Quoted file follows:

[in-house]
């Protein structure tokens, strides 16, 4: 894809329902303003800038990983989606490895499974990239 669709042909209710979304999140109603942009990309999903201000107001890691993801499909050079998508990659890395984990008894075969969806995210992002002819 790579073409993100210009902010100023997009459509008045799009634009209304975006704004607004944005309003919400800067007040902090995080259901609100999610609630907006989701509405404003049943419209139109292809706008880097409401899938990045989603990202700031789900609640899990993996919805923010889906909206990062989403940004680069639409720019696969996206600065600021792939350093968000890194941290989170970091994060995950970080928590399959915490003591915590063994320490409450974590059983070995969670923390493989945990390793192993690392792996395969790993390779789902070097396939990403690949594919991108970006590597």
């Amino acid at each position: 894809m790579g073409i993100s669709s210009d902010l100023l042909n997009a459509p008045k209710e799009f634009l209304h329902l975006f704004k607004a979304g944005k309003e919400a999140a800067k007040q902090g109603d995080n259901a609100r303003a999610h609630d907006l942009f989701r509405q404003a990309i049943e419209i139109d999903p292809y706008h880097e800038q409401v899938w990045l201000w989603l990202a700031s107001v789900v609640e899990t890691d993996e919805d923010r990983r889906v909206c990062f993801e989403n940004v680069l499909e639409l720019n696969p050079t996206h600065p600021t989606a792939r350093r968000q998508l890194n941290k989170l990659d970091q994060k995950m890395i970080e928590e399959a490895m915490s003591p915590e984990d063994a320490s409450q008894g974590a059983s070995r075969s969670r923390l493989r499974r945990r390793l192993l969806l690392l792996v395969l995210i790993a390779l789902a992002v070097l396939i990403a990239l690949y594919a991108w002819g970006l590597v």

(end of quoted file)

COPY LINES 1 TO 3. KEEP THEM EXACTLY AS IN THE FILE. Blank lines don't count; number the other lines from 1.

[in-house]
């Protein structure tokens, strides 16, 4: 894809329902303003800038990983989606490895499974990239 669709042909209710979304999140109603942009990309999903201000107001890691993801499909050079998508990659890395984990008894075969969806995210992002002819 790579073409993100210009902010100023997009459509008045799009634009209304975006704004607004944005309003919400800067007040902090995080259901609100999610609630907006989701509405404003049943419209139109292809706008880097409401899938990045989603990202700031789900609640899990993996919805923010889906909206990062989403940004680069639409720019696969996206600065600021792939350093968000890194941290989170970091994060995950970080928590399959915490003591915590063994320490409450974590059983070995969670923390493989945990390793192993690392792996395969790993390779789902070097396939990403690949594919991108970006590597």
């Amino acid at each position: 894809m790579g073409i993100s669709s210009d902010l100023l042909n997009a459509p008045k209710e799009f634009l209304h329902l975006f704004k607004a979304g944005k309003e919400a999140a800067k007040q902090g109603d995080n259901a609100r303003a999610h609630d907006l942009f989701r509405q404003a990309i049943e419209i139109d999903p292809y706008h880097e800038q409401v899938w990045l201000w989603l990202a700031s107001v789900v609640e899990t890691d993996e919805d923010r990983r889906v909206c990062f993801e989403n940004v680069l499909e639409l720019n696969p050079t996206h600065p600021t989606a792939r350093r968000q998508l890194n941290k989170l990659d970091q994060k995950m890395i970080e928590e399959a490895m915490s003591p915590e984990d063994a320490s409450q008894g974590a059983s070995r075969s969670r923390l493989r499974r945990r390793l192993l969806l690392l792996v395969l995210i790993a390779l789902a992002v070097l396939i990403a990239l690949y594919a991108w002819g970006l590597v």